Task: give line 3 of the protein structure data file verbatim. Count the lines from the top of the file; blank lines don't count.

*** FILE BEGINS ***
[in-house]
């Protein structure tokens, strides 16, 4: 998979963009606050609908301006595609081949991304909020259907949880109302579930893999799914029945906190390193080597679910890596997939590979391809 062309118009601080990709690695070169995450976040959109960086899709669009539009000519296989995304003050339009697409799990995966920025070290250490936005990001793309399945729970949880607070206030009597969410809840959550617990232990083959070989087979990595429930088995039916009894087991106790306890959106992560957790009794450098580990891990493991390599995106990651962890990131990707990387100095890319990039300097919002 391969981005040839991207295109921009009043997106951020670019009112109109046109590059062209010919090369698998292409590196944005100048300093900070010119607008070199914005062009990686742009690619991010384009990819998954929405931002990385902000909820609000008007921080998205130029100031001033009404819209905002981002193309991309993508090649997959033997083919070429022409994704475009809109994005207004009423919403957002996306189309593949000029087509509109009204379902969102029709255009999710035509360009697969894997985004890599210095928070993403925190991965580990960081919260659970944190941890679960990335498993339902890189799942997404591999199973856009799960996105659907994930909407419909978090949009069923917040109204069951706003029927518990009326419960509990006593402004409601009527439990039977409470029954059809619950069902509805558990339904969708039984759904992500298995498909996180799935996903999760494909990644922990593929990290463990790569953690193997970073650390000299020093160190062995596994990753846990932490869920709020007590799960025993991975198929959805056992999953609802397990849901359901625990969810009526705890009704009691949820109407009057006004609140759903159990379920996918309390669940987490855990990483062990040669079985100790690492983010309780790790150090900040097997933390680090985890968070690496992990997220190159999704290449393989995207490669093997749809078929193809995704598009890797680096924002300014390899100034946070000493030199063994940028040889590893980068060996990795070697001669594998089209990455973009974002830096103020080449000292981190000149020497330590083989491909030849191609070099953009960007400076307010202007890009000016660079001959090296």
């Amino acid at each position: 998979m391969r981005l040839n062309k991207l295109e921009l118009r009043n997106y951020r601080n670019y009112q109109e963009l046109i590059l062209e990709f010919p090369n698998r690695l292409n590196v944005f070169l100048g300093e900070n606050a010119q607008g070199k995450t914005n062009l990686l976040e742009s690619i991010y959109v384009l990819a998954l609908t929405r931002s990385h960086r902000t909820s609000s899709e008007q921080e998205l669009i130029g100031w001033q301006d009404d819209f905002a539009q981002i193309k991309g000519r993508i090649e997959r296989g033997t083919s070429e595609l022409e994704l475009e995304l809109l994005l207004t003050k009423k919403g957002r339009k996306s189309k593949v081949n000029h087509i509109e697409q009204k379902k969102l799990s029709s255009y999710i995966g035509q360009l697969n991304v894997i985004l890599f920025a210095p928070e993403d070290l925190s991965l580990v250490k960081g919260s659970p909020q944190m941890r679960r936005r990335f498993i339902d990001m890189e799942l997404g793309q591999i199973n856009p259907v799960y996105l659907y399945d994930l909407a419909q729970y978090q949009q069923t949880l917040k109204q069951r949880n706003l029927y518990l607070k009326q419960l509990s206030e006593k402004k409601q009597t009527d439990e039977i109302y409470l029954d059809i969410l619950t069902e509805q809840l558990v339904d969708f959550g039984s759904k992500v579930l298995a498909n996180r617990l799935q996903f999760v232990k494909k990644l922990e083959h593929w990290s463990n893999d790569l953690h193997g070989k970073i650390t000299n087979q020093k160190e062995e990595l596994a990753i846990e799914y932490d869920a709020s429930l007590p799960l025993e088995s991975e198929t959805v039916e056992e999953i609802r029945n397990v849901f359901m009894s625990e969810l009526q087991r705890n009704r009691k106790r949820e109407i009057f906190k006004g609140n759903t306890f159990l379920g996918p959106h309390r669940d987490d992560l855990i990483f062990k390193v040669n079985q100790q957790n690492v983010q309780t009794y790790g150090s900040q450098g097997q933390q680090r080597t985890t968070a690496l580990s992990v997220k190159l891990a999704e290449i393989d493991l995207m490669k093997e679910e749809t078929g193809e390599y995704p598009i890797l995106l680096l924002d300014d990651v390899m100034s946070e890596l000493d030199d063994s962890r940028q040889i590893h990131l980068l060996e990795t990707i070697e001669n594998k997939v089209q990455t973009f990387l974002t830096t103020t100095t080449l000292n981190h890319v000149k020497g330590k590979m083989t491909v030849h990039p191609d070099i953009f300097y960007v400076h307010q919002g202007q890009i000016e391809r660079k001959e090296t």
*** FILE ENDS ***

């Amino acid at each position: 998979m391969r981005l040839n062309k991207l295109e921009l118009r009043n997106y951020r601080n670019y009112q109109e963009l046109i590059l062209e990709f010919p090369n698998r690695l292409n590196v944005f070169l100048g300093e900070n606050a010119q607008g070199k995450t914005n062009l990686l976040e742009s690619i991010y959109v384009l990819a998954l609908t929405r931002s990385h960086r902000t909820s609000s899709e008007q921080e998205l669009i130029g100031w001033q301006d009404d819209f905002a539009q981002i193309k991309g000519r993508i090649e997959r296989g033997t083919s070429e595609l022409e994704l475009e995304l809109l994005l207004t003050k009423k919403g957002r339009k996306s189309k593949v081949n000029h087509i509109e697409q009204k379902k969102l799990s029709s255009y999710i995966g035509q360009l697969n991304v894997i985004l890599f920025a210095p928070e993403d070290l925190s991965l580990v250490k960081g919260s659970p909020q944190m941890r679960r936005r990335f498993i339902d990001m890189e799942l997404g793309q591999i199973n856009p259907v799960y996105l659907y399945d994930l909407a419909q729970y978090q949009q069923t949880l917040k109204q069951r949880n706003l029927y518990l607070k009326q419960l509990s206030e006593k402004k409601q009597t009527d439990e039977i109302y409470l029954d059809i969410l619950t069902e509805q809840l558990v339904d969708f959550g039984s759904k992500v579930l298995a498909n996180r617990l799935q996903f999760v232990k494909k990644l922990e083959h593929w990290s463990n893999d790569l953690h193997g070989k970073i650390t000299n087979q020093k160190e062995e990595l596994a990753i846990e799914y932490d869920a709020s429930l007590p799960l025993e088995s991975e198929t959805v039916e056992e999953i609802r029945n397990v849901f359901m009894s625990e969810l009526q087991r705890n009704r009691k106790r949820e109407i009057f906190k006004g609140n759903t306890f159990l379920g996918p959106h309390r669940d987490d992560l855990i990483f062990k390193v040669n079985q100790q957790n690492v983010q309780t009794y790790g150090s900040q450098g097997q933390q680090r080597t985890t968070a690496l580990s992990v997220k190159l891990a999704e290449i393989d493991l995207m490669k093997e679910e749809t078929g193809e390599y995704p598009i890797l995106l680096l924002d300014d990651v390899m100034s946070e890596l000493d030199d063994s962890r940028q040889i590893h990131l980068l060996e990795t990707i070697e001669n594998k997939v089209q990455t973009f990387l974002t830096t103020t100095t080449l000292n981190h890319v000149k020497g330590k590979m083989t491909v030849h990039p191609d070099i953009f300097y960007v400076h307010q919002g202007q890009i000016e391809r660079k001959e090296t």